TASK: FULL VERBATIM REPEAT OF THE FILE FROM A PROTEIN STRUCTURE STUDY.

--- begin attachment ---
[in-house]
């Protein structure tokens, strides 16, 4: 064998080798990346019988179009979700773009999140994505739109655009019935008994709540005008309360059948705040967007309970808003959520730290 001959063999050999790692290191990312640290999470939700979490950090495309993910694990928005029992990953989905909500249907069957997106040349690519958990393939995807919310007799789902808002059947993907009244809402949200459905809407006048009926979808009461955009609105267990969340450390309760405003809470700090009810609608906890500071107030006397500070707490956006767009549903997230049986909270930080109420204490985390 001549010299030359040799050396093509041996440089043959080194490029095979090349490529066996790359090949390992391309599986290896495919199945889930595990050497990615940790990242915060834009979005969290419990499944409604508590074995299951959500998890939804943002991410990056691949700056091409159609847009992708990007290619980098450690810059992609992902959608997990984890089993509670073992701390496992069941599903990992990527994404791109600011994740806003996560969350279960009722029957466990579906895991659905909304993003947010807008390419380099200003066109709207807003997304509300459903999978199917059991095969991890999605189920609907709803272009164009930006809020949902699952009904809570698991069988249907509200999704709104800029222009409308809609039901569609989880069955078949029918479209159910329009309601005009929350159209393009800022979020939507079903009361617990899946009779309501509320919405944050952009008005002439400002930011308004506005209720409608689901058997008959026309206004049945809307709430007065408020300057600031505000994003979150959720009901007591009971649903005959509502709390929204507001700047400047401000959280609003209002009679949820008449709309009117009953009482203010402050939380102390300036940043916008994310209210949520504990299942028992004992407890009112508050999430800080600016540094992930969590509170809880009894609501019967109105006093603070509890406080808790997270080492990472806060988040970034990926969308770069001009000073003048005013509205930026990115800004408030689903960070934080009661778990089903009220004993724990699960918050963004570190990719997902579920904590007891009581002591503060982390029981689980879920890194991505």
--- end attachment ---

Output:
[in-house]
């Protein structure tokens, strides 16, 4: 064998080798990346019988179009979700773009999140994505739109655009019935008994709540005008309360059948705040967007309970808003959520730290 001959063999050999790692290191990312640290999470939700979490950090495309993910694990928005029992990953989905909500249907069957997106040349690519958990393939995807919310007799789902808002059947993907009244809402949200459905809407006048009926979808009461955009609105267990969340450390309760405003809470700090009810609608906890500071107030006397500070707490956006767009549903997230049986909270930080109420204490985390 001549010299030359040799050396093509041996440089043959080194490029095979090349490529066996790359090949390992391309599986290896495919199945889930595990050497990615940790990242915060834009979005969290419990499944409604508590074995299951959500998890939804943002991410990056691949700056091409159609847009992708990007290619980098450690810059992609992902959608997990984890089993509670073992701390496992069941599903990992990527994404791109600011994740806003996560969350279960009722029957466990579906895991659905909304993003947010807008390419380099200003066109709207807003997304509300459903999978199917059991095969991890999605189920609907709803272009164009930006809020949902699952009904809570698991069988249907509200999704709104800029222009409308809609039901569609989880069955078949029918479209159910329009309601005009929350159209393009800022979020939507079903009361617990899946009779309501509320919405944050952009008005002439400002930011308004506005209720409608689901058997008959026309206004049945809307709430007065408020300057600031505000994003979150959720009901007591009971649903005959509502709390929204507001700047400047401000959280609003209002009679949820008449709309009117009953009482203010402050939380102390300036940043916008994310209210949520504990299942028992004992407890009112508050999430800080600016540094992930969590509170809880009894609501019967109105006093603070509890406080808790997270080492990472806060988040970034990926969308770069001009000073003048005013509205930026990115800004408030689903960070934080009661778990089903009220004993724990699960918050963004570190990719997902579920904590007891009581002591503060982390029981689980879920890194991505």